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The question is:

For a>0 and $\sqrt{a}+\frac{1}{\sqrt{a}}=3$, find the value of $a\sqrt{a}+\frac{1}{a\sqrt{a}}$

So I first squared the given equation and got:

$$a+\frac{1}{a}+2=9$$ $$a+\frac{1}{a}=7$$

Then to get the form of $a\sqrt{a}+\frac{1}{a\sqrt{a}}$:

$$(a+\frac{1}{a})(\sqrt{a}+\frac{1}{\sqrt{a}})=a\sqrt{a}+\frac{1}{a\sqrt{a}}+\frac{\sqrt{a}}{a}+\frac{a}{\sqrt{a}}$$

And I just got stuck right here because I didn't really know what to do with the $\frac{\sqrt{a}}{a}+\frac{a}{\sqrt{a}}$. So I looked into the solutions and apparently it's

$$(a+\frac{1}{a})(\sqrt{a}+\frac{1}{\sqrt{a}})=a\sqrt{a}+\frac{1}{a\sqrt{a}}+\sqrt{a}+\frac{1}{\sqrt{a}}$$

I'm not sure how those two are equal...

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Note that $$ \frac{\sqrt a}a = \frac{\sqrt a}{\sqrt a\cdot\sqrt a} = \frac1{\sqrt a}\\ \frac a{\sqrt a} = \frac{\sqrt a\cdot \sqrt a}{\sqrt a} = \sqrt a $$ From this we get that "those two" are indeed equal.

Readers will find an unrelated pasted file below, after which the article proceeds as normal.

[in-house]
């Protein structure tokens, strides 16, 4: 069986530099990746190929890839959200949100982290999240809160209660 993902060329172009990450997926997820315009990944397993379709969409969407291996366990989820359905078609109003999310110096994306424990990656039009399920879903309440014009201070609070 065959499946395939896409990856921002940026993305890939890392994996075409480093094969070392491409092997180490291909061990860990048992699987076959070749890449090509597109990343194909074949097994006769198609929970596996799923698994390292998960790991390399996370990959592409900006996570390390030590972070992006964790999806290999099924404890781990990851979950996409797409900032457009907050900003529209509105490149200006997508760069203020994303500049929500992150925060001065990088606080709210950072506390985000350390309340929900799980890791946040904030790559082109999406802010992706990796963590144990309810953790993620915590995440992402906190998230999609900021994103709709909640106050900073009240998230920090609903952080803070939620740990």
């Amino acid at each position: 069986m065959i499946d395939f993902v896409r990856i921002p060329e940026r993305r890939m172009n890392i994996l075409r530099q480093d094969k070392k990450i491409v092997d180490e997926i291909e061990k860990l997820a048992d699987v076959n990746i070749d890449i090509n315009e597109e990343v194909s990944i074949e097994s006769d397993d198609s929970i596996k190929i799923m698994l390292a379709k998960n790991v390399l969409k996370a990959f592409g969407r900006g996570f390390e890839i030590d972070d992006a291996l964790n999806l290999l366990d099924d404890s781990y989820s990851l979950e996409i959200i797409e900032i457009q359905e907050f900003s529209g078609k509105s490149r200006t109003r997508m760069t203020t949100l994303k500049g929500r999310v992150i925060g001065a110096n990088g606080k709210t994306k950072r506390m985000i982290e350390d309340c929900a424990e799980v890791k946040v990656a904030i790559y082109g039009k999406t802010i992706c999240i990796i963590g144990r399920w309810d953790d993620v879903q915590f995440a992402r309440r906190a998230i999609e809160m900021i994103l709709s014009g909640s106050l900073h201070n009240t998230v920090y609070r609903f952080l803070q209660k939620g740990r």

The top equality might be worth remembering specifically, because some people prefer to write $\frac1{\sqrt 2}$, while some people prefer to write $\frac{\sqrt2}2$. Knowing that it's the same number, without having to check every time, will make reading them faster.

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Let $x=\sqrt{a}$ then $x+\frac{1}{x}=3$ and $$ \\a\sqrt{a}+\frac{1}{a\sqrt{a}}=x^3+\frac{1}{x^3}=(x+\frac{1}{x})^3-3x\cdot\frac{1}{x}(x+\frac{1}{x})=27-3\cdot3=18 $$

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$\frac{\sqrt{a}}{a}+\frac{a}{\sqrt{a}}=\sqrt{a}+\frac{1}{\sqrt{a}}=3$ !

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  • $\begingroup$ $3!$ is not the right answer (be careful with exclamation marks). $\endgroup$ – Arthur Nov 7 '18 at 12:41

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